The ultrasound transducer plays an important role in acquiring high quality results with ultrasonic or photoacoustic systems. In many cases, sophisticated transducer aperture designs are employed to create special ultrasound fields for industrial or biomedical applications (1). Before the building of these transducers, computer simulation is strongly needed to characterize and optimize their acoustic properties.
So far, considerable efforts have been made to develop acoustic field simulation algorithms with high accuracy and efficiency. Among these algorithms, the numerical solution of the time domain acoustic wave propagation equation using finite-difference method is a flexible way to obtain the acoustic field (2-4), because it works for both linear and non-linear acoustic fields. However, the discretization of the differential equation and the subsequent large matrix solution involved in this method are highly time consuming and should be treated with great caution to avoid numerical instability issues (5). Moreover, an extra absorption boundary is required in this method (5). Consequently, the methods based on spatial impulse response (SIR) are usually adopted as an effective alternative choice (6-8). These methods calculate the emitted acoustic field by convoluting the SIR of the transducer aperture with the excitation pulse, under the assumption that the acoustic field is linear. The exact analytical solution of SIR has been found for several regular transducer aperture shapes (6,9), but there is no analytical solution for arbitrarily shaped transducers or transducers with heterogeneous distributions of apodization/excitation delay (10,11). Therefore, for most cases, the methods based on sub-elements (SE) are employed to find the SIR of the transducer numerically (5,10-13). These methods approximate the SIR of the transducer aperture with the accumulation of a series of SIRs of simple-shaped SEs which the transducer aperture is divided into. In these kinds of methods, the SIR of a SE can be calculated by using its area and central coordinates (direct SE, DSE) (5,11,14), or by tracking the time trace of SIR inside the SE (time tracing SE, TTSE) (10,12). For the former, the distance from any region in a SE to a field point (FP) is taken to be invariant. To satisfy this approximation, the size of the SE needs to be quite small, so the number of SEs is very large, which leads to an enormous time expenditure and memory cost when employing this method. In the latter method, the SIR of a SE is sampled at a series of time points which are determined by the sampling frequency. Then, a trapezoidal integral is employed to convolute these sampling values of SIR with the excitation pulse in order to get the acoustic pressure (AP). Because the SIR of a SE can have drastic and nonlinear changes due to its edges, and SIR is assumed to change linearly between adjacent sampling time points, a high sampling frequency is required to ensure the accuracy of the trapezoidal integral in this case.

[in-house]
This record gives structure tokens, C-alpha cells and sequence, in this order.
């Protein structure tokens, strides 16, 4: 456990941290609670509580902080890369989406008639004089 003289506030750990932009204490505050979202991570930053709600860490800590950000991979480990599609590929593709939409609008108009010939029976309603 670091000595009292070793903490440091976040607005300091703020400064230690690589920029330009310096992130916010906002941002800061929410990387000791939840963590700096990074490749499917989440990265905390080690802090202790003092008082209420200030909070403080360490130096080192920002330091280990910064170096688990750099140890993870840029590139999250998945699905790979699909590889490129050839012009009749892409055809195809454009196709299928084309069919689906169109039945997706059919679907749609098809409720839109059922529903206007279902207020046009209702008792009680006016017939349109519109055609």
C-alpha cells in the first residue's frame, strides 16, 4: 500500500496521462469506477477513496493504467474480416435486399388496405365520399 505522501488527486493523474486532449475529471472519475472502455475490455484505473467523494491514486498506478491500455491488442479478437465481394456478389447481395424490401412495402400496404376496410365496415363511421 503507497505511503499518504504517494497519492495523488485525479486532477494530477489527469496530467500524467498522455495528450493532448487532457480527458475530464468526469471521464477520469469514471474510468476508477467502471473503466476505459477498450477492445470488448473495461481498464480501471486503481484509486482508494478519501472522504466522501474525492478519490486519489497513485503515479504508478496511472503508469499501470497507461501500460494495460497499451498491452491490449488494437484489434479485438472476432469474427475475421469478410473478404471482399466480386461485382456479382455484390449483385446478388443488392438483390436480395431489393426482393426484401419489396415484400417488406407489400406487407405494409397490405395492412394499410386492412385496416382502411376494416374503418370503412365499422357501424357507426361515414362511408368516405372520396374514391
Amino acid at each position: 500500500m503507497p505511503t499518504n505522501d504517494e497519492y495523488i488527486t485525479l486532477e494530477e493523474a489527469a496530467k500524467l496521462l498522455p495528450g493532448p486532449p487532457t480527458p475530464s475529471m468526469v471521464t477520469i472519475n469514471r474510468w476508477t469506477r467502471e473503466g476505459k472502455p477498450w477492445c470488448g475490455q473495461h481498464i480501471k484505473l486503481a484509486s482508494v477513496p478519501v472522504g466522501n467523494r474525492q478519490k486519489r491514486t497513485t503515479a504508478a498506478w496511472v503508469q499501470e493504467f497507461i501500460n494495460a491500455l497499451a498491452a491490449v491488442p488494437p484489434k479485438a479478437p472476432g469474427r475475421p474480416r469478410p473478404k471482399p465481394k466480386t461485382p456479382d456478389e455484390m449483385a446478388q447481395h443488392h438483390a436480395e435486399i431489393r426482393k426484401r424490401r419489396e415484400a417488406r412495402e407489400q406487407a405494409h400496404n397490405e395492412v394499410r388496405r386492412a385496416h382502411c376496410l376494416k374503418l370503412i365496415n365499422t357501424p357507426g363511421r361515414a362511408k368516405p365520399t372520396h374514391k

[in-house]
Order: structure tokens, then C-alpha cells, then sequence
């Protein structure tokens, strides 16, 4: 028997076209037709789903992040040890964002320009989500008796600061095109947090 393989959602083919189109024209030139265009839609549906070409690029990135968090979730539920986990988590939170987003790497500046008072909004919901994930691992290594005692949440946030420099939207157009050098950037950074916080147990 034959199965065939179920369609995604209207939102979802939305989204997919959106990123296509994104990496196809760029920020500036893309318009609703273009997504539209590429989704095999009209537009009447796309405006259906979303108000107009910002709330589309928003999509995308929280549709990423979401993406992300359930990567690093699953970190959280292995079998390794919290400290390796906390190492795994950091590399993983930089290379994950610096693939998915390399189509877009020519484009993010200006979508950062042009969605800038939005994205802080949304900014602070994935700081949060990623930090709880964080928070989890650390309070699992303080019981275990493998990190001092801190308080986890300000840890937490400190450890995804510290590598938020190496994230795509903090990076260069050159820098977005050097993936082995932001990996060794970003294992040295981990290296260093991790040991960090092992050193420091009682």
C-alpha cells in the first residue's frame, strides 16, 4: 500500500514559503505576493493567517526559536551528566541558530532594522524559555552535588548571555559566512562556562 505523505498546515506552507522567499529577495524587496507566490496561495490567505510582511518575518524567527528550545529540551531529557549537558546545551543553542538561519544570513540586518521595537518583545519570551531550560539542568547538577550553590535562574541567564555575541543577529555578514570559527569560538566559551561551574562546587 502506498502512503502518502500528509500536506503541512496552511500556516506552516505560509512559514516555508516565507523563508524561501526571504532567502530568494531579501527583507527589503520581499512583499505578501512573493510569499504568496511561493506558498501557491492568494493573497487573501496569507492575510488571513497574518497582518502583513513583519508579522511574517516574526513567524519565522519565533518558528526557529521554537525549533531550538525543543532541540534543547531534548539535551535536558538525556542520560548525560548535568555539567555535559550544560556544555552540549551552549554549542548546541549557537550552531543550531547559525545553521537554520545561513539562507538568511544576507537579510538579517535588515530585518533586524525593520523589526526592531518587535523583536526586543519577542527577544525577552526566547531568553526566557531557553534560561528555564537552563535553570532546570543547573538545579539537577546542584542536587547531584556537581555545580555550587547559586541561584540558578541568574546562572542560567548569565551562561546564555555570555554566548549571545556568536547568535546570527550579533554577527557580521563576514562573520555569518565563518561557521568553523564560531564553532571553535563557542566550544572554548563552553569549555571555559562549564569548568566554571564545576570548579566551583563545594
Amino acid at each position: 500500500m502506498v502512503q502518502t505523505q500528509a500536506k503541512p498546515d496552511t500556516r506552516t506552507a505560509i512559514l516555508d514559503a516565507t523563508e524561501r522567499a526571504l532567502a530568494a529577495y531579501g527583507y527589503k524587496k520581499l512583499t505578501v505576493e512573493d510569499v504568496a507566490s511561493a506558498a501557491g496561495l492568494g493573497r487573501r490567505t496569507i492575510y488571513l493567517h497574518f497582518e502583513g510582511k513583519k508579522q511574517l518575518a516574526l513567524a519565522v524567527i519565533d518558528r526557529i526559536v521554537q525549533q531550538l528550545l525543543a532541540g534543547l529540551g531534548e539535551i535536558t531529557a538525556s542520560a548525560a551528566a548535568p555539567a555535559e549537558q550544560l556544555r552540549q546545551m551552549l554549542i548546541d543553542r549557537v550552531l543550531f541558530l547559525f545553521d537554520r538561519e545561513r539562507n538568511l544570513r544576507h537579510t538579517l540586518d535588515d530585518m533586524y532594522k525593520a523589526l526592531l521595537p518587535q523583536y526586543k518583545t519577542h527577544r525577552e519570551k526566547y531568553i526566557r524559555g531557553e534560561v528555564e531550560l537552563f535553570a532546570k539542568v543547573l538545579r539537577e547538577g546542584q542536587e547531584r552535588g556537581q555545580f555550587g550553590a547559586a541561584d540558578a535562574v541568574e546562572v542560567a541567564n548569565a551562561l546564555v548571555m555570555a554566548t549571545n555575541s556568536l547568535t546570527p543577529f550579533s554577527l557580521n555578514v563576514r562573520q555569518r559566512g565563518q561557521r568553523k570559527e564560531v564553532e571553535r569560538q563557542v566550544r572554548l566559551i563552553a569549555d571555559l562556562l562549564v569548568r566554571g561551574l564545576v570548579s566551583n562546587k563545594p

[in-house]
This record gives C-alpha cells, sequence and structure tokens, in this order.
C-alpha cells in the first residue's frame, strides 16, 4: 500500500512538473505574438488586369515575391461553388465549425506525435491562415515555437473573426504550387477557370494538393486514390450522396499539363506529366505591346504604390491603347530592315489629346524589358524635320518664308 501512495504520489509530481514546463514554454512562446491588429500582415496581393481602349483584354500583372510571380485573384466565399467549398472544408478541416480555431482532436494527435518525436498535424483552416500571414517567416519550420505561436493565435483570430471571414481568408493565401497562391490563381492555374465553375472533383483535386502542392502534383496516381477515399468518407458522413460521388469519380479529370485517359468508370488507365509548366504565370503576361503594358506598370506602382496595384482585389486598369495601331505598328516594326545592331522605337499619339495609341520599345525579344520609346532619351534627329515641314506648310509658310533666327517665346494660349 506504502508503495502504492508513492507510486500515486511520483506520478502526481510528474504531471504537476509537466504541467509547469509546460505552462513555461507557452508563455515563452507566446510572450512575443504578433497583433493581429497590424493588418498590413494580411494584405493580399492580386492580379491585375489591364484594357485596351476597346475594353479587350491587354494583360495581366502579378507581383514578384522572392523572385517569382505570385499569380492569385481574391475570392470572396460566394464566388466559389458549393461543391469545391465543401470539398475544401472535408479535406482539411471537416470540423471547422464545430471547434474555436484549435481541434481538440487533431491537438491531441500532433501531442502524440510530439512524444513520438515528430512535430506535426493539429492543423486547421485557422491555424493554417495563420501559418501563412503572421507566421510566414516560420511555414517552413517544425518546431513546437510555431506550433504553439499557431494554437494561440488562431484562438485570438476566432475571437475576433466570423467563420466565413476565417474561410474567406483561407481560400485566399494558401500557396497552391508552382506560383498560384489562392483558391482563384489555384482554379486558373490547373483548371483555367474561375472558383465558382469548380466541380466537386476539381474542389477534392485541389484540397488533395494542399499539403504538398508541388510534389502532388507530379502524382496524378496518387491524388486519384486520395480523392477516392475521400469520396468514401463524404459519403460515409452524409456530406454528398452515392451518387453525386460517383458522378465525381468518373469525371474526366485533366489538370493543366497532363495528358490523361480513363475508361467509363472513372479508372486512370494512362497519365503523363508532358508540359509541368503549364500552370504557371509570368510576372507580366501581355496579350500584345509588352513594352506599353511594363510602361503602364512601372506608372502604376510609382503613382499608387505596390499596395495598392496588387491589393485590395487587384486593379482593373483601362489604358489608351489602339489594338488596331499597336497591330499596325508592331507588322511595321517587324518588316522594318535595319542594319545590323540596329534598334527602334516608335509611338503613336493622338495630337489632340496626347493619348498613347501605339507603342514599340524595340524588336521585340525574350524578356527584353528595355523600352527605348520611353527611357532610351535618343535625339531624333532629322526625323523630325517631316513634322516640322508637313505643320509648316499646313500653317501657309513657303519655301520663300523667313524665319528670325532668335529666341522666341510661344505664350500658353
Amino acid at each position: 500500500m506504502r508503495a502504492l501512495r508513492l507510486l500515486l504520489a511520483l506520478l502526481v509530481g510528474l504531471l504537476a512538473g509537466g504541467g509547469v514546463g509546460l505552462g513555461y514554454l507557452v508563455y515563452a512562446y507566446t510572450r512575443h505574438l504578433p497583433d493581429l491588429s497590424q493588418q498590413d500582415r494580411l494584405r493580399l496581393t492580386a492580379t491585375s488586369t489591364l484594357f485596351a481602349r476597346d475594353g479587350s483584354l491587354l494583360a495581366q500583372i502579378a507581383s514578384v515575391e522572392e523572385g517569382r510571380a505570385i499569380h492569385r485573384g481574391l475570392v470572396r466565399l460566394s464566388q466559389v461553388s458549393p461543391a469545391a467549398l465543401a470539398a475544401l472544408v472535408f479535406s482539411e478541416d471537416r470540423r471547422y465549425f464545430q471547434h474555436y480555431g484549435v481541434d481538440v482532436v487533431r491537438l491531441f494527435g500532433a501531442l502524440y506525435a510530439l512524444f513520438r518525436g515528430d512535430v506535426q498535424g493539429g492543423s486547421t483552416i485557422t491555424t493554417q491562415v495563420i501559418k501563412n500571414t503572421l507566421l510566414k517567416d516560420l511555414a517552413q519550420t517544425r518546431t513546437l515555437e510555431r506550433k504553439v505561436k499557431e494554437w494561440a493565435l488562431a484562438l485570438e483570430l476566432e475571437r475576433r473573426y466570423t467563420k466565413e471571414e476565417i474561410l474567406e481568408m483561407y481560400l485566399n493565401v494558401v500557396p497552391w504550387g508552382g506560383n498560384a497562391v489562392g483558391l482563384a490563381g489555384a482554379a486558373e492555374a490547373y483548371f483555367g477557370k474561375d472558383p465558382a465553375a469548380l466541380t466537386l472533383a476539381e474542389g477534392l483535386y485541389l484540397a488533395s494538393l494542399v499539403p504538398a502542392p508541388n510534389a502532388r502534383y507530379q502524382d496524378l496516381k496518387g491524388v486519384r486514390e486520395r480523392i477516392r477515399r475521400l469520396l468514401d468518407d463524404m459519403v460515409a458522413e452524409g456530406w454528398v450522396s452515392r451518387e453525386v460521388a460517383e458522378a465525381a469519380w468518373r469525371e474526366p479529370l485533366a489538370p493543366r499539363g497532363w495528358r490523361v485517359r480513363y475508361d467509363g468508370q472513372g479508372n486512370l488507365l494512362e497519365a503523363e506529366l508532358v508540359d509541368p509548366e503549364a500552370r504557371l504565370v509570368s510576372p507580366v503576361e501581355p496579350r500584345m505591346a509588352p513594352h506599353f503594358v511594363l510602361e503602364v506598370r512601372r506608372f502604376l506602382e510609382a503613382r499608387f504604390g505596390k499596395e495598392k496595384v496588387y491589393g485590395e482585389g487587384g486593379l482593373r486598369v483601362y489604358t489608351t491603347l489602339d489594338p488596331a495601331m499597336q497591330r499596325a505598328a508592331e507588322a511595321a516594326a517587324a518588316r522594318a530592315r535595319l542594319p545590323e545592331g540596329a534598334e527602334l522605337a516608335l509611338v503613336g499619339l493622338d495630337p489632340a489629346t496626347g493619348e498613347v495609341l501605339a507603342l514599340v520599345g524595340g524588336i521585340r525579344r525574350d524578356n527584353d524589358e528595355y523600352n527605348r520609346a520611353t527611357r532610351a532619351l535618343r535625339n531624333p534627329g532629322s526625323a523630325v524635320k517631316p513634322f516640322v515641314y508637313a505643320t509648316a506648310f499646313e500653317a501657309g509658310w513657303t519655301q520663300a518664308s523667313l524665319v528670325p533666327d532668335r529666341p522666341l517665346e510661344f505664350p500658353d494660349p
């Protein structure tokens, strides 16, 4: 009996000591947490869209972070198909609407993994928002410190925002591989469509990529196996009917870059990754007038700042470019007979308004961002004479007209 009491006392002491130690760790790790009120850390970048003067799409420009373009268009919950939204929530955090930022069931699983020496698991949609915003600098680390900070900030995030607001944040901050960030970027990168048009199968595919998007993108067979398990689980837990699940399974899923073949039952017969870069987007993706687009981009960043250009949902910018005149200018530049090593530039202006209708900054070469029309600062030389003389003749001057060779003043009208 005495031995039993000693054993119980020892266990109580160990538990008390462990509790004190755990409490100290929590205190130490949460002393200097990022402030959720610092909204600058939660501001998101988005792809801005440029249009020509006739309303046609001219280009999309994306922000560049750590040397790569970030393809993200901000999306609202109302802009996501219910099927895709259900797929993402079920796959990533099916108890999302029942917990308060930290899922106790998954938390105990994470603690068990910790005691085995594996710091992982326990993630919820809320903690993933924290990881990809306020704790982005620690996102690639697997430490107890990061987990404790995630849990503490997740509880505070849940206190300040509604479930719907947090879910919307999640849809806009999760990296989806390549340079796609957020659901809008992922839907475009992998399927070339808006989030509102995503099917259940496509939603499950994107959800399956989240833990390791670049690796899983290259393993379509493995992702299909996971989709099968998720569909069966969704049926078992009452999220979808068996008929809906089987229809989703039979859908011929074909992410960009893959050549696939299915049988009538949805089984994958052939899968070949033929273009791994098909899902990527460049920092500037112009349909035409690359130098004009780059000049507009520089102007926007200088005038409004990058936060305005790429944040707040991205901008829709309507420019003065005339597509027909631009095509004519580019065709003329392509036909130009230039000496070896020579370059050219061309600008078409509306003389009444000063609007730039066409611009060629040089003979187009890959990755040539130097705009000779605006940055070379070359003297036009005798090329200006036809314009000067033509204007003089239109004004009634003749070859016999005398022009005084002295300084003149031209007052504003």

In this work, we propose a new method based on the dynamic refined SE method to calculate the acoustic field of the arbitrarily structured transducers. Just like other SE-based methods, the aperture of the transducer is first divided into triangular SEs in this method. Then, each triangular SE is dynamically segmented into several sub-parts (SPs). The number of SPs in a SE is decided by the flight time of the FP-centered spherical wave across the SE and the sampling frequency. To obtain the SIR for each SP, the slowly changed flight time from the transducer aperture to a FP is approximated with a step function in a SE, and the fast changed length of intersection between the SE and FP-centered spherical wave (LISFSW) is evaluated by the area of the SP. Finally, the SIR of all the SPs are convoluted with the excitation pulse and summed up to get the AP.
If the media is homogeneous and bounded, and the pressure is small enough that the linearity constrain condition can be met, the AP emitted by a transducer can be described with the equation below (14):
where r1 denotes the location of a FP, * represents the time convolution, v (r1,t) is the input voltage signal to the transducer, em (t) is the electro-mechanical impulse response, e (r1,t) is the excitation pulse, and h (r1,t) is the SIR of the transducer aperture that is decided by its three-dimensional geometry, and can be described by Eq.  (15):